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Do Your Customers Sabotage or Promote Your Success? Part II

Do Your Customers Sabotage or Promote Your Success? Part I


Walt Disney once said, “Do what you do so well that they will want to see it again and bring their friends.”

Sam Walton, the founder of Walmart said, “There is only one boss: the customer. And he can fire everybody in the company from the chairman on down, simply by spending his money somewhere else.”

Ben Cohen, cofounder of Ben & Jerry’s, said, “There is a spiritual aspect to our lives. When we give, we receive. When a business does something good for somebody, that somebody feels good about [the business]!”

These three business founders had no problem putting the customer first, yet many organizations get so busy with themselves that they appear to the average customer to be egocentric, productcentric, and companycentric, but not customercentric. The sad truth is that as companies become more successful, they sabotage their own success by ignoring their customers.

The big idea: Creating better customer experiences leads to far better business results.

Customer_experience_strategy Lior
Lior Arussy, the author of Customer Experience Strategy: The Complete Guide from Innovation to Execution (Amazon), explains in his book that companies that are able to deliver an emotionally satisfying experience across all customer touch points will enjoy distinct benefits:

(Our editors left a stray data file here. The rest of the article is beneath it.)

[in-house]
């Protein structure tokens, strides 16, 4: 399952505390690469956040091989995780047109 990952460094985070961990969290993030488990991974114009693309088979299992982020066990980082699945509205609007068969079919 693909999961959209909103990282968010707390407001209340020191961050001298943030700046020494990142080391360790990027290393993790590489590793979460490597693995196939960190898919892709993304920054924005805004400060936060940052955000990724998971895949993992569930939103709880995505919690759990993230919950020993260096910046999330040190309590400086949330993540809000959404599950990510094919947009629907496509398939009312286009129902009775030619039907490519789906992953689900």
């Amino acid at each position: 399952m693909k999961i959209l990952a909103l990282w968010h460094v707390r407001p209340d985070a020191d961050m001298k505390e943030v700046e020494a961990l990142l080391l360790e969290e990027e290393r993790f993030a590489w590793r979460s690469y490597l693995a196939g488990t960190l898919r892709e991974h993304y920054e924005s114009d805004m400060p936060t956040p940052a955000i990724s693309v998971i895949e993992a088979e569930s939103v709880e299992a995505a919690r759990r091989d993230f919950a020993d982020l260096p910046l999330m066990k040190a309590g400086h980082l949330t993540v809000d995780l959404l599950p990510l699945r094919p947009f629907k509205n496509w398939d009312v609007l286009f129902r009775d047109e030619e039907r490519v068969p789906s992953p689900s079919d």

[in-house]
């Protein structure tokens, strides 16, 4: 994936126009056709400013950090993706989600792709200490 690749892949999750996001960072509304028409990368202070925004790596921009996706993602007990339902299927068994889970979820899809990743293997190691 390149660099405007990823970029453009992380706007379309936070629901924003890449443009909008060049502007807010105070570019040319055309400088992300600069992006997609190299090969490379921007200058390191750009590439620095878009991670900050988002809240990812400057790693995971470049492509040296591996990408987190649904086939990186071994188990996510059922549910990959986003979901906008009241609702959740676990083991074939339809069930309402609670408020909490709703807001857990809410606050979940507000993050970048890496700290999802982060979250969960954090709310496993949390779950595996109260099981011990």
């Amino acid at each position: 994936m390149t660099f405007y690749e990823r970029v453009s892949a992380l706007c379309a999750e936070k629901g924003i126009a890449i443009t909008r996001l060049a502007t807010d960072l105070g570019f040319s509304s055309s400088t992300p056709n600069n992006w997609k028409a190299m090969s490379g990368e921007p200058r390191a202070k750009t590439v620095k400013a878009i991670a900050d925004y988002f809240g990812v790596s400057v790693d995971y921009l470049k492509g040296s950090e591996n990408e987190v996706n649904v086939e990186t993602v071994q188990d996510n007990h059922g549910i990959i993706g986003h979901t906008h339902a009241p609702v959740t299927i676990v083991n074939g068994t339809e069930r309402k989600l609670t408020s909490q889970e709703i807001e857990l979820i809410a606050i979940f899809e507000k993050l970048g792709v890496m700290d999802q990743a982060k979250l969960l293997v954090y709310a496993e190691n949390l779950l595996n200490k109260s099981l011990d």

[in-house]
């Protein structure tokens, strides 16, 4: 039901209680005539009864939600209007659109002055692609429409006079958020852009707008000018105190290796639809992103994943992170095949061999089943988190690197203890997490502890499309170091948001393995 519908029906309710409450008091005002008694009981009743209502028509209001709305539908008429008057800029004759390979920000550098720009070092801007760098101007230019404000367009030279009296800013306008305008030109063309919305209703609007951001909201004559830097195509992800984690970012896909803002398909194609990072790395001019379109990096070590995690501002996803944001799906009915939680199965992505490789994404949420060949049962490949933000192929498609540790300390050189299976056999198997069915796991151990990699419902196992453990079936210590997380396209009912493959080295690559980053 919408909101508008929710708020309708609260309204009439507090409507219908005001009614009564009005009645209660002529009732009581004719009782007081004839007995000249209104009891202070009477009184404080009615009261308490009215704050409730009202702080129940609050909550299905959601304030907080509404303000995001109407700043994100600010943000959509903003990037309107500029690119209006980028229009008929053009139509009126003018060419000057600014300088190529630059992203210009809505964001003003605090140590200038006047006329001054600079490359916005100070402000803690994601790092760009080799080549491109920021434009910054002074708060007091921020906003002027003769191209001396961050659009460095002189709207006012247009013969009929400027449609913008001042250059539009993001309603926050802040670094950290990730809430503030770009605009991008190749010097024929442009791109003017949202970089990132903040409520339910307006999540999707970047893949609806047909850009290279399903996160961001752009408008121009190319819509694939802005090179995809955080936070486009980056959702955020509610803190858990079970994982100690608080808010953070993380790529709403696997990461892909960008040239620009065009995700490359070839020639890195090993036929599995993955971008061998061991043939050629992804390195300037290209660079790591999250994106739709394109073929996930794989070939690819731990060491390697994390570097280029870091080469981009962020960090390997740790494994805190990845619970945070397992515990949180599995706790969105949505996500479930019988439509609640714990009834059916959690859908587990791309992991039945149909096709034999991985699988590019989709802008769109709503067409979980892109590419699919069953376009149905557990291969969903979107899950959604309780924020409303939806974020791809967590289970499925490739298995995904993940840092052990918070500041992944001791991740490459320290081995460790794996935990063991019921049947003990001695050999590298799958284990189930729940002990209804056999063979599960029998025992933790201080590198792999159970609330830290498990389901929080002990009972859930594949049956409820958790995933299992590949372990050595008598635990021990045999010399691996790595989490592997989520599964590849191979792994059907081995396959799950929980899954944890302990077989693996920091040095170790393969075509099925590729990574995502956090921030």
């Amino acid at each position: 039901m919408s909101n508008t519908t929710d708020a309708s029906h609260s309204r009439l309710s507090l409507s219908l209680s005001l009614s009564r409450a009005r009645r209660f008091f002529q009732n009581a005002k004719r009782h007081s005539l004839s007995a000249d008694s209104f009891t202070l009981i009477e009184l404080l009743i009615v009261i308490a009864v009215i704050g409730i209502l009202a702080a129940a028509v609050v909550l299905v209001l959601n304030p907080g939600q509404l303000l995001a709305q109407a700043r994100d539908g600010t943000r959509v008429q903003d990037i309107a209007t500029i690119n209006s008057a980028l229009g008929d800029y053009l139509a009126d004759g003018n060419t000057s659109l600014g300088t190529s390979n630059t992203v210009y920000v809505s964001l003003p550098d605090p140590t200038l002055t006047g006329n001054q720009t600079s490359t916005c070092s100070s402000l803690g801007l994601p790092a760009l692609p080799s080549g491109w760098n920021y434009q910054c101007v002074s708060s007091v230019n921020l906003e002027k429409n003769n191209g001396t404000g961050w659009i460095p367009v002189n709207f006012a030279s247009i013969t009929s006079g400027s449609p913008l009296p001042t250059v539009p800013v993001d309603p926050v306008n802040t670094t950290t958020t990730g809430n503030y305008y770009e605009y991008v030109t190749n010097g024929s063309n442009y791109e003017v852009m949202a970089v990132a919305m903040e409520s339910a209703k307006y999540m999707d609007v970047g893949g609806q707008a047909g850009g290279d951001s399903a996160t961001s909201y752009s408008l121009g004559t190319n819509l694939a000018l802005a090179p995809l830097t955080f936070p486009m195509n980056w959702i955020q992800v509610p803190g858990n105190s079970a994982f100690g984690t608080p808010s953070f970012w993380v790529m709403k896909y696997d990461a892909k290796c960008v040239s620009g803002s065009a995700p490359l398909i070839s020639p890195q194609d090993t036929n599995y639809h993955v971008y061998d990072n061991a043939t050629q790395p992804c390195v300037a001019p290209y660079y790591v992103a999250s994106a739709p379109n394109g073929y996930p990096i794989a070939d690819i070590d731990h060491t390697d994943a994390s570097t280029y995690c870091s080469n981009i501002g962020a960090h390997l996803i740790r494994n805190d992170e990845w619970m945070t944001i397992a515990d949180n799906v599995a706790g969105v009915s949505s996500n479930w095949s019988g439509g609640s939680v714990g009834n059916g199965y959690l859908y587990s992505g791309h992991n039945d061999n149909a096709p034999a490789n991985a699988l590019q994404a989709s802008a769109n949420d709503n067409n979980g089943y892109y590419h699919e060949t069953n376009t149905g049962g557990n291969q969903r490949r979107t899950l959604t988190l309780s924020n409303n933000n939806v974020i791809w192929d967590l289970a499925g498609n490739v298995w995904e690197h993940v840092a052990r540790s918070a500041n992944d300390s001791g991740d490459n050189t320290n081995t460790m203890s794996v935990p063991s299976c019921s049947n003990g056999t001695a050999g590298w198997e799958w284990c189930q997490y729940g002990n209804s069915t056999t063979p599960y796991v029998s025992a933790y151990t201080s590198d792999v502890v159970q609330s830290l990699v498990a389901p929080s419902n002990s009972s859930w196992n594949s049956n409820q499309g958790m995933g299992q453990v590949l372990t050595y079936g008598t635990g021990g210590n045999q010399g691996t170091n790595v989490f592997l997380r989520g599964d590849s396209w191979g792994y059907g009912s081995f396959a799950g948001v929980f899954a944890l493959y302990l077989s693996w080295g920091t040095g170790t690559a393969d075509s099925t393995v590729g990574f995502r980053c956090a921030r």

• Premium price
  • Longer relationships with existing customers
  • Higher customer loyalty
  • More customer referrals
  • Increase in lifetime customer value
He describes how organizationcentric companies focus on the divisions within themselves – the silos and touch points isolated from each other. He writes, “When the customer calls in with a problem, the rep answering the phone at the organizationcentric company says, “That, Sir, is a right-nostril question. You’ve reached the left-nostril department, where we’re committed to excellence in the service of left nostrils. You’ll have to take your right nostril down the hall. I’ll give you the phone number that you can call after I hang up.”

The Positive Customer-Experience Circle

Zig Ziglar once said that logic makes people think, and emotions make people act.  A positive customer experience creates positive memories, which cause people to share positive stories, which spread through their social connections, therefore enhancing the company’s brand value and leading to new purchases. Chart

Fred-reichheld Ultimate_question Fred Reichheld, partner at Bain & Company, is the author of The Ultimate Question: Driving Good Profits and True Growth. (Amazon)

Reichheld explains that customer satisfaction is best measured by one simple yet powerful question:"Would you recommend this business to a friend?" This question led Reichheld to the discovery of the Net Promoter Score, which is explained in detail on this Website


Harvard Business Press writes about Reichheld’s book: "In industry after industry, this Net Promoter Score is the single most reliable indicator of a company’s ability to grow. Based on extensive research, The Ultimate Question shows how companies can rigorously measure Net Promoter statistics, help managers improve them, and create communities of passionate advocates that stimulate innovation. "